Sorting My Thoughts with Freemind

May 17, 2009

Recently I was introduced to a nifty little Java program called Freemind. The purpose of Freemind is to help you map out your thoughts into a form which then allows you to manipulate them freely. Sometimes I have too many ideas in my head to put them all together in a coherent way and a program like Freemind helps me to sort through them all. Basically, I use it as an extension of my memory, and I have been looking for software that does this for quite a while now. Before Freemind all I had was a pencil and paper. This solution is not terrible, but I do almost all of my work on the computer so having a digitized solution is always prefered. Here is a screen shot of Freemind:

Screenshot of the main application

Screenshot of the main application

One of the main things I like about Freemind is that once you get the hang of the keyboard shortcuts you can control everything about the program from the keyboard. This is really handy for me since I can just type away and keep adding ideas without having to give too much thought in to the use of the computer itself.

In Freemind a file is called a “Mind Map” and it is basically a single unifiying topic for what you will be organizing your thoughts on. Off of that one supplies “nodes” which have snippets of text in them describing whatever you please. Nodes can, of course, be placed off other nodes and this is how one builds a mind map. The nice thing about Freemind is that these nodes can be moved around quite easily with keyboard shortcuts. This allows one to quickly rearrange ideas.

Finally, Freemind lets you place little graphics next to the nodes which one can use to indicate various things about nodes. For example, I was using Freemind to keep track of bugs in this small program I was writing, and I would use the check mark graphic to indicate when I had solved one and written unit tests for it.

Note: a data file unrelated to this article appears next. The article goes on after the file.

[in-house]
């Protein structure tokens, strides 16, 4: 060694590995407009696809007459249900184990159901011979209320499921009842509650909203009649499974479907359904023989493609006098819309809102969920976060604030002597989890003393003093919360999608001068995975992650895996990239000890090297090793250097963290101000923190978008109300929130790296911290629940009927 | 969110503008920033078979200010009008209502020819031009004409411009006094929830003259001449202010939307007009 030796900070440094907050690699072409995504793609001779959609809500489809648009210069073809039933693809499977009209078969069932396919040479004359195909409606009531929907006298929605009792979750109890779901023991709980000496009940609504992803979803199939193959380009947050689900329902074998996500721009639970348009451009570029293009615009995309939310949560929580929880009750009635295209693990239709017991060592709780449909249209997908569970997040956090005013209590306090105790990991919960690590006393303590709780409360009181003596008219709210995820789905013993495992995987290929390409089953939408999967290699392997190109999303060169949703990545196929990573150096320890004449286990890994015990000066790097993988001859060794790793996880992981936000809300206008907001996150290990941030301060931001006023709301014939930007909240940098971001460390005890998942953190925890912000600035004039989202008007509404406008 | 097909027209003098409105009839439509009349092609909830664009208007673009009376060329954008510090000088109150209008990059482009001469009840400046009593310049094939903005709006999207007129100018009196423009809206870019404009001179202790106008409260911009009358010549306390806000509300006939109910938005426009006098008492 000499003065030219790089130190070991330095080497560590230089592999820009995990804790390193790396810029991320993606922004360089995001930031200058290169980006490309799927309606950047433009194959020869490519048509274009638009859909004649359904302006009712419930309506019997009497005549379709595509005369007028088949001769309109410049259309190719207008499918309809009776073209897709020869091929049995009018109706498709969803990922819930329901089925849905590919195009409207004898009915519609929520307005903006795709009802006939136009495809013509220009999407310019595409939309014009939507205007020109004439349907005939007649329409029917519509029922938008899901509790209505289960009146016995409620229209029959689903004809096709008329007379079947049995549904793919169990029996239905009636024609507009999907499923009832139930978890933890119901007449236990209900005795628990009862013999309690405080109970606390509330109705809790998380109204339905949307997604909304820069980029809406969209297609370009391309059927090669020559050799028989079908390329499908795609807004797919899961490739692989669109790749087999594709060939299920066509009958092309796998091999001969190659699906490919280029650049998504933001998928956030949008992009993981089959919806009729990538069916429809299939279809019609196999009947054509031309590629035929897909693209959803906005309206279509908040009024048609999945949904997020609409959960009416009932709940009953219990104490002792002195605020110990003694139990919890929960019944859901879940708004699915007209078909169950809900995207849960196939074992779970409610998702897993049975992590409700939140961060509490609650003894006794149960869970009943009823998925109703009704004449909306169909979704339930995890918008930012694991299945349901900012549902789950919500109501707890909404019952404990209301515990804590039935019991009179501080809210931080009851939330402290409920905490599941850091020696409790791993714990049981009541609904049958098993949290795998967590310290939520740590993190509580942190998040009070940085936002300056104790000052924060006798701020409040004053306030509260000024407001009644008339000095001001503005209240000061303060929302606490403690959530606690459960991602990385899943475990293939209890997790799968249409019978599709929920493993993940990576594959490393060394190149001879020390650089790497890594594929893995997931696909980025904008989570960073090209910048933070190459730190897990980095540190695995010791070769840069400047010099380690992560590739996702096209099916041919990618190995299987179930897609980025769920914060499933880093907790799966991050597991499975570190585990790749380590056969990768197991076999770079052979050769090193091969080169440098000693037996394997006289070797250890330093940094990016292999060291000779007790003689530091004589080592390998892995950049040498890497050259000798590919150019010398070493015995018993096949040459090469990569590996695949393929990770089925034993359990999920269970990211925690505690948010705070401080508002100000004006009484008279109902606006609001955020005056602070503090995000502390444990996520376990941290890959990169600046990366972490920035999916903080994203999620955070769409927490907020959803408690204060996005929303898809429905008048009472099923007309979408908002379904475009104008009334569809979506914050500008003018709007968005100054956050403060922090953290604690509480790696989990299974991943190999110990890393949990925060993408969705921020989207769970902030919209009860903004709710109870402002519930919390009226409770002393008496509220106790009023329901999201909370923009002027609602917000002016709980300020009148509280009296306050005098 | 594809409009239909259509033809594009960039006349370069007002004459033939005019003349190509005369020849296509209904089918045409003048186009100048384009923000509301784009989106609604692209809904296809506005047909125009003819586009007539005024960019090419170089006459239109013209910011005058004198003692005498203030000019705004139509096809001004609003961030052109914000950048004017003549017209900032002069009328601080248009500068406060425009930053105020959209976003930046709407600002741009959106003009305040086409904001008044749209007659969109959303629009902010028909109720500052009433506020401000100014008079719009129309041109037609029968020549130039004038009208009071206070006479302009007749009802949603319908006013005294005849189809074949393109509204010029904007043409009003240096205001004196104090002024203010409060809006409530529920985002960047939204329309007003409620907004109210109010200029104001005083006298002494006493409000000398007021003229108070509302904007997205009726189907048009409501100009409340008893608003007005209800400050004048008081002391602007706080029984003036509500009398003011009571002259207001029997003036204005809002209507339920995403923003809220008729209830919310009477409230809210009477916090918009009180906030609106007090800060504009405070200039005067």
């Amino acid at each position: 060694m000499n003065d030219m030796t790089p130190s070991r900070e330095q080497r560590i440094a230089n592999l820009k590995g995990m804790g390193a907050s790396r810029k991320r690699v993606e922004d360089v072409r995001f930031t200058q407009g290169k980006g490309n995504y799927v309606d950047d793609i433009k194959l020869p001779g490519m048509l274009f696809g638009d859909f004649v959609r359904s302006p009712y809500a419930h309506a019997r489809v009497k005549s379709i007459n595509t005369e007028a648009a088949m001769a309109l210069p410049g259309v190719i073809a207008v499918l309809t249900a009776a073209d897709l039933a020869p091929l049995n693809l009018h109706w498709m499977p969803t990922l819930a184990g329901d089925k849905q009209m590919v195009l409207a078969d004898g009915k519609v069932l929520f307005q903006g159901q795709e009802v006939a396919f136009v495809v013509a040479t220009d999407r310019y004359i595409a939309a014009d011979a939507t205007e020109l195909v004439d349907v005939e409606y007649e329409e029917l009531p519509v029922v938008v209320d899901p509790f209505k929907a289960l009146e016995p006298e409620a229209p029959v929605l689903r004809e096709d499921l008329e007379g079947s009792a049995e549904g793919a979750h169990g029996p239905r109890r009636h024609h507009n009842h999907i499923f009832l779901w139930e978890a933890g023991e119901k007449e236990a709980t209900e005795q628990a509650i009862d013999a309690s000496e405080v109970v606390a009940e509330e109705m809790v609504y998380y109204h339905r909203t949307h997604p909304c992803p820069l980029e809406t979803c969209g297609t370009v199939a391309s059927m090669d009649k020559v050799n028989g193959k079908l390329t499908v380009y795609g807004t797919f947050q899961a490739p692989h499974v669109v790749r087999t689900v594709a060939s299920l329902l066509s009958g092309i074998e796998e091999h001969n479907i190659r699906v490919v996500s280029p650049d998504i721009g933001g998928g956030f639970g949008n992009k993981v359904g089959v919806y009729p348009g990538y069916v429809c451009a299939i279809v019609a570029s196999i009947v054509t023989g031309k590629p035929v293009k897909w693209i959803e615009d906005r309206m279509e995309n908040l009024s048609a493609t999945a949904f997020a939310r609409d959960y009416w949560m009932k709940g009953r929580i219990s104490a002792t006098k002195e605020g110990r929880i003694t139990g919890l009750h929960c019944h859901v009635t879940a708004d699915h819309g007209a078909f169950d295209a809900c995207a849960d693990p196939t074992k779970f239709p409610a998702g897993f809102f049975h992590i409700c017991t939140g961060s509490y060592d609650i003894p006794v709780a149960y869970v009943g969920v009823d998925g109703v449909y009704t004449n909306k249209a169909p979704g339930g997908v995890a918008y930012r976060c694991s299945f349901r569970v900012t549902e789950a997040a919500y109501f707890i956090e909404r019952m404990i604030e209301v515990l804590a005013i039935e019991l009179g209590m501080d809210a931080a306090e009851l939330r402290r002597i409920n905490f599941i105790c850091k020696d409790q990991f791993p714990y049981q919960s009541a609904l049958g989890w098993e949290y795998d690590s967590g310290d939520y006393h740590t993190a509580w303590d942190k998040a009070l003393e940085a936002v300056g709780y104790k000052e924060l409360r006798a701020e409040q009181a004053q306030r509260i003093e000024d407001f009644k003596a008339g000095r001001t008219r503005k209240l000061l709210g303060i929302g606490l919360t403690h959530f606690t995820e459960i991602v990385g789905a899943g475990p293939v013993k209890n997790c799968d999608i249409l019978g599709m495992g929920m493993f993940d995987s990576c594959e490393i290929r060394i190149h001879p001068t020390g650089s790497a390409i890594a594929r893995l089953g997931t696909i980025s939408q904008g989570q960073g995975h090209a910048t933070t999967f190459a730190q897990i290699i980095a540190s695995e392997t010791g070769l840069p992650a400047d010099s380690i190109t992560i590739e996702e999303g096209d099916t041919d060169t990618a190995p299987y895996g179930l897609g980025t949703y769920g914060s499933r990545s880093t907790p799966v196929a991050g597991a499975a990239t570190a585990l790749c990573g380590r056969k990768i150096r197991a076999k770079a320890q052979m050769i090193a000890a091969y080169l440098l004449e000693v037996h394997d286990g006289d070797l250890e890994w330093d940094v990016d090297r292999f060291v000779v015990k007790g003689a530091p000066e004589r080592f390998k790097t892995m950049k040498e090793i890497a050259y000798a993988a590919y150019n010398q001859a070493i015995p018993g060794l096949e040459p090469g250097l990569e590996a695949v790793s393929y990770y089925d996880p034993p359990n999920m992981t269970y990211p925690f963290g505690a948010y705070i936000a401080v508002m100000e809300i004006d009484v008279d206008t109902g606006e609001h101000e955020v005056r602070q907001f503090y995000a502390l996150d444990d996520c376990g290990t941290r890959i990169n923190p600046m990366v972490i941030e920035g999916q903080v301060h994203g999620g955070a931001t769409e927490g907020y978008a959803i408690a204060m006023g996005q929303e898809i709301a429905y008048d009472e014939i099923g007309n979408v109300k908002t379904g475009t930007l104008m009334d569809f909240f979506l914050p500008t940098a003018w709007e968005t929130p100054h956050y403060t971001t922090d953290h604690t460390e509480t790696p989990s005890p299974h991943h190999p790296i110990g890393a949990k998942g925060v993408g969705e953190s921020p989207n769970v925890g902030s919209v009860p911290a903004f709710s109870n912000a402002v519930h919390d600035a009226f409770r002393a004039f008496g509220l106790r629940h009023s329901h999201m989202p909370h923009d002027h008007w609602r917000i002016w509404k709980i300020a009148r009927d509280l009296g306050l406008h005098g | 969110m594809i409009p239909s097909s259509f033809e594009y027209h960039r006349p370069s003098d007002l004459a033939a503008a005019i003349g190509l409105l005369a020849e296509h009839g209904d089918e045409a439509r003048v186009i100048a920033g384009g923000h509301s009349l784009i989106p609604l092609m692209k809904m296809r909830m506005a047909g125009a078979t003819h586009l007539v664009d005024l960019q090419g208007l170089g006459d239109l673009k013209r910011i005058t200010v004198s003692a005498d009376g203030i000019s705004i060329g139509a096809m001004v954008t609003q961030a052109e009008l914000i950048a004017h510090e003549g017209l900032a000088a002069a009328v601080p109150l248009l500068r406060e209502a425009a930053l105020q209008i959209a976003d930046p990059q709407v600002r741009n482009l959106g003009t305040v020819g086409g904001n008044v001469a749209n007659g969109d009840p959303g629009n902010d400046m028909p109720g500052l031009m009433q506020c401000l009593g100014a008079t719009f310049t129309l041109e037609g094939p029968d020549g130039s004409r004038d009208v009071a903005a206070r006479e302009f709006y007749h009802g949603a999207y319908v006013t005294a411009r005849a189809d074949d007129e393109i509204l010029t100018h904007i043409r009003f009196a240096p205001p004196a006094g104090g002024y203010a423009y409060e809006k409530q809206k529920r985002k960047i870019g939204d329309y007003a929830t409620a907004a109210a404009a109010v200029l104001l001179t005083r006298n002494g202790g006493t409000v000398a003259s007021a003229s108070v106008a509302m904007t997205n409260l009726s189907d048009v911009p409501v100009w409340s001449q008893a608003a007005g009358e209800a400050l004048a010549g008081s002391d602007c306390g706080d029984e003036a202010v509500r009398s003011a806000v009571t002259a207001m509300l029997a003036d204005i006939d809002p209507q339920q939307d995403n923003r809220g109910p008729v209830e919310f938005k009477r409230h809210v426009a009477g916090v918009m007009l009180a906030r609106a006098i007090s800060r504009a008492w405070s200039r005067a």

All in all I really like Freemind and it is a great way to put my thoughts together in a coherent way. I hope to find new and interesting uses for it in the future.

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Windows OneCare — An Epic Fail

November 27, 2008

Recently I have had the … “pleasure” of being able to deal with a piece of software known as Windows OneCase. Quite honestly I have never used a more ironic piece of software. Windows OneCare is supposed to be an all in one firewall/spyware/antivirus/backup system. Here is what Microsoft has to say about it:

With OneCare comes greater peace of mind, knowing your home network, computers, and vital personal data are better protected from online threats—not to mention that any children can surf in greater safety, too! (http://onecare.live.com/standard/en-us/3/saferonline.htm)

I find this to be hardly the case. First of all I think it is a conflict of interest for Microsoft to be selling antivirus software to their own flawed operating system. Are they admitting that they can’t make an operating system secure enough to project against all of the threats that are out there? It doesn’t make sense that you should have to spend extra money to keep your Windows systems working correctly.

That point aside Windows OneCare does not do at all what Microsoft promises. First of all I find that it works no better than any normal piece of antivirus software. It seems to locate your basic virus/malware and it puts it in quarantine for you. Oddly enough most of these viruses/malware came from Internet Explorer and were sitting in the IE Temporary Files I won’t even touch on the blaring issues there.

Secondly I have never seen a single piece of software slow down a computer more than Windows OneCare. Whether running on Vista or XP I have seen OneCare add MINUTES to the log in time of an average computer. This is unacceptable! A product like OneCare is supposed to make life easier… not harder. Additionally, just to open OneCare to change settings requires them to display one of those repeating “progress bars”. This is after it’s already running in the system tray! Does the configuration interface take up so much memory that they have to load it separate?

OneCare also attempts to rate the state of your system. This is one of the biggest jokes yet. I don’t think I have seen it give a system the best rating possible any time after a week or so. It seems that your system slowly slides into a dark abyss. It’s like self condemning software. Also, if it knows the state of your system is only “Fair” then why the heck doesn’t it DO something about it? Is it too lazy? I’m not sure, but I have to chuckle when it basically admits it can’t do anything to help you.

Finally we have the OneCare firewall. Doesn’t Windows already have a firewall? Is Microsoft saying that their firewall is not good enough? I’m really not sure what the point is. Now, maybe OneCare simply uses the Windows firewall as a backend, which I would hope that it does because otherwise Microsoft is yet again making implicit statements about their own product. I don’t know for sure what it uses and have tried to research it. I would certainly be interested to know.

That is just about all I have to say for Windows OneCare. I would recommend it for anyone looking to slow their system down and waste $50 in the process.